(Matthew 21:28-32 NRSV)
I love the two parables in Matthew 21 regarding vineyards. Vineyards are a also used in the prophets as allegory or parable. A similar use by Jesus can be used beyond theological beliefs and opinions. There are simple truths to be gleaned from these parables, reminders of who we are as believers or followers of Jesus, whether in the context of Israel and the coming and present kingdom, or as we are in Christ.
Jesus is addressing the religious leadership, those who are actually keeping people out of the kingdom. I would like to think at least some of them did so ignorantly, but I am sure others did so with intention. That is what is told here, in the parable of the two sons. The first says no, I will not work in the vineyard today, but later has a change of heart, a repentance. The second, I used to see as a liar, says yes but then also has a change of heart. Where the second was a liar, to me, I now can also see as one who truly desired to do the right thing but was swayed either by others or by the daunting task ahead. We could view both as believers, both see the suffering and sacrifice of the labor. One has some personal issues, taken from how Jesus answers with prostitutes and tax collectors, the lowest sinners, whether or not they are followers of Christ. The second seems to be in good standing.
I am sure in Jesus' day there were sinful followers. Today we are sure of it, though washed clean, we still have our faults. I have come to believe on principle that I can not say some faults are worse than others, in general sense. We all have them. I think this is one area we get in trouble as those who are suppose to manifesting the grace of God. In this first parable the point seems to be clearly made. The ones who first said no I believe to equated with the sinners. They went and worked to bring the harvest. Is sin important? Of course it is, but I see Jesus saying that in this case, it is the labor of the harvest that he is looking for, not the personal failings of the laborers. There is grace here. The second son, or group, is called out simply for not laboring. The apparent 'goodness' is left out of consideration. This no doubt angered the hearers. Jesus is saying that the sinner who labored go in ahead of the 'righteous', or more properly, the 'self-righteous'.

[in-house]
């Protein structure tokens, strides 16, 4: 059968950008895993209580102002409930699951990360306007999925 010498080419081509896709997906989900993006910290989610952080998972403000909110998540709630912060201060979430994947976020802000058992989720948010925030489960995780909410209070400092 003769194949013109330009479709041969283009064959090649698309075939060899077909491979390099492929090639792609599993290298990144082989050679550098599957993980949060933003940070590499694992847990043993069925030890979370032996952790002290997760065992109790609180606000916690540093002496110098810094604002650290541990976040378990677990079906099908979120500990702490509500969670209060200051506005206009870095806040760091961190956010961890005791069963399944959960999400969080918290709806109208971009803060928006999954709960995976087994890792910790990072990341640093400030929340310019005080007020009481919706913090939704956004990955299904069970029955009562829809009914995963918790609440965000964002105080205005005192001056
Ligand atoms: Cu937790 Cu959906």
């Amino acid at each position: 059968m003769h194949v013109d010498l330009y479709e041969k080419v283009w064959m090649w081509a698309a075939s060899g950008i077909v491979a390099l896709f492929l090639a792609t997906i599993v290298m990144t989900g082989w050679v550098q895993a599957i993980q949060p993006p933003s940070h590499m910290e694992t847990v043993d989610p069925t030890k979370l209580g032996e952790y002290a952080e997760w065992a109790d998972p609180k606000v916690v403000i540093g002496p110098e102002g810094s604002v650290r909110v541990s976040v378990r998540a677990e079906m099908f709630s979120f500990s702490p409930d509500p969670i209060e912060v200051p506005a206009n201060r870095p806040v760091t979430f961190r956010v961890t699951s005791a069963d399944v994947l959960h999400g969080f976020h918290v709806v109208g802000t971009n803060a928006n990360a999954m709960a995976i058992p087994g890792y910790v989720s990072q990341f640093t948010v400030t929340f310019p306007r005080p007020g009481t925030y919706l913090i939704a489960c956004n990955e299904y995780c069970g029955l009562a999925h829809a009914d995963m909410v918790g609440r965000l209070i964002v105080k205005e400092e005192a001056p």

Unfortunately this is a common scene today, as it was then. We have all heard stories of those who are not followers that see the poor witness of a proclaimed follower and therefor are turned away due to hypocrisy. Can you see this parable from inside the fellowship as well? Paul warns of both behaviors as being detrimental to our calling throughout his letters. Jesus is looking to the inside, and warning, hoping for repentance.
As there was grace towards the sinning laborers, we can find grace towards other biblical people as well. Abraham is mentioned in Romans 4, Galatians 3, and Hebrews 11 with praise for his faithfulness, his belief in God and his willingness to follow God. No mention is made of Abraham's failings, of which there were at least a few. God remembers Abraham for his faithful labor. This is the testimony we ought to follow. We should not be questioning others faithfulness based on outward appearances. There is no 'unfairness' involved. The evidence Jesus sought against the religious leadership was self-incriminating, not a position we should ever find ourselves to be in. Serve God as you are able and be thankful for the service of others, no matter your view of outward perceptions.
Jesus mentions John the Baptist as having told both groups, all of the people, as such there is no excuse. I think this statement worsens the entire outlook for the religious and self-righteous. Here, they are told that they saw the others working. This in itself was a indication of what was being called for, the call of the kingdom looked for labor. These folks watched the labor of the first, the sinners, yet did nothing. They were still relying on their supposed righteousness to speak for them. Even though Jesus still calls the first sinners, I wonder if they had changed as they labored, as they grew in their purpose. The growth was not due to rules and regulation, but to experience through labor. Jesus uses their formerly known associations as further evidence of faithfulness and to drive home the parable. Jesus had more to say...